28 August 2013

Mathematising External Validity

Paul Krugman, Noah Smith, and Bryan Caplan had an interesting debate last week on the use (and misuse) of maths in economics.

A helpful illustration is provided this month by a new paper by Lant Pritchett and Justin Sandefur on external validity and RCTs (handy Charles Kenny summary in BusinessWeek here).

The concept of external validity is pretty simple to grasp intuitively. An experiment might give you a good estimate of the impact of a programme in a certain context, but it can't tell you if the same programme will have the same impact in a totally different context.

This is something which is especially obvious when you are actually working on national policy. When you are a writing a brief for a politician or an NGO on an issue, it would just feel stupid to lead with evidence from a totally different country if there is any data at all from the country you are actually in. Not that studies from other countries are uninteresting, but it is just blindingly clear that there are a lot of differences in political, social, and economic context between countries that might make results from a similar programme quite different, and so to use some caution in drawing conclusions, even from perfectly executed experimental studies.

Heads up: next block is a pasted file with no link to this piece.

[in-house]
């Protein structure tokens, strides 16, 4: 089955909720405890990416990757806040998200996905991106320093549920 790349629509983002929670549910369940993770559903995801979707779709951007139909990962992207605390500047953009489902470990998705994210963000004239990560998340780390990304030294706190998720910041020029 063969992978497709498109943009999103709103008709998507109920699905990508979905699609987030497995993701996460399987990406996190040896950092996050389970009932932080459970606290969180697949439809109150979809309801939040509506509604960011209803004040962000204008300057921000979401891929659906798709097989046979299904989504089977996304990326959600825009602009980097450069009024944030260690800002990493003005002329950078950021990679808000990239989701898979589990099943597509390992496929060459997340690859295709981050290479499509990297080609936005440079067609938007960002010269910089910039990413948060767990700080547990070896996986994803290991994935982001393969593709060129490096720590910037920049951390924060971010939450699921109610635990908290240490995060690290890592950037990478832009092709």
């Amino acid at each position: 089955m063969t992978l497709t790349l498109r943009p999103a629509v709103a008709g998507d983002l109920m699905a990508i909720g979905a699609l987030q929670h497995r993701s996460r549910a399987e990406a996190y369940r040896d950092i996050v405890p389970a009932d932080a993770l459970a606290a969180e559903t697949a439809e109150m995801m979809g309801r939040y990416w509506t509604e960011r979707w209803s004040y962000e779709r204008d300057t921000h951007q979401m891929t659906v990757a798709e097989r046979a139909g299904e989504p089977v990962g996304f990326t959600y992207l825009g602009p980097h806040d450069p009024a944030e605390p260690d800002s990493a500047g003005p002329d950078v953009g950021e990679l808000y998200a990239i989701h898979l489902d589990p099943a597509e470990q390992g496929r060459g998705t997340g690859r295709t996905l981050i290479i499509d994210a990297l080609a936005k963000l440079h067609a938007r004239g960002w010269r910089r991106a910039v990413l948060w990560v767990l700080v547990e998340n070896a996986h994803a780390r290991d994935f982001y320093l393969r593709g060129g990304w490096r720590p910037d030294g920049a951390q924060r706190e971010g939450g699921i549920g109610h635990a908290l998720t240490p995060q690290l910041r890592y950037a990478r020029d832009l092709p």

At yet at the same time, "external validity" can seem like a bit of a hand-wavy rebuttal compared to all of the extensive technical theory around internal validity - whether your study is likely to give a biased estimate of programme impact on the population you are studying. There is a lot of detailed methodological analysis looking at exactly what the causes of bias are in different studies and how this bias can be best avoided. So what Pritchett's and Sandefur's paper does is add some detail to the our understanding of external validity, add some maths, and somehow make the critique seem somehow weightier. I think I still find their empirical examples more compelling than their theory, because I'm slow with maths and more interested in empirics, but nonetheless it does seem important to have that kind of systematic logical thinking through of the detail of a problem.

The bottom line:
- Economath - not totally useless, but you can probably get the intuition without it.
- External validity - an important concern, and sometimes contextual understanding matters more than clean identification - but also a reason for more experiments where possible not less

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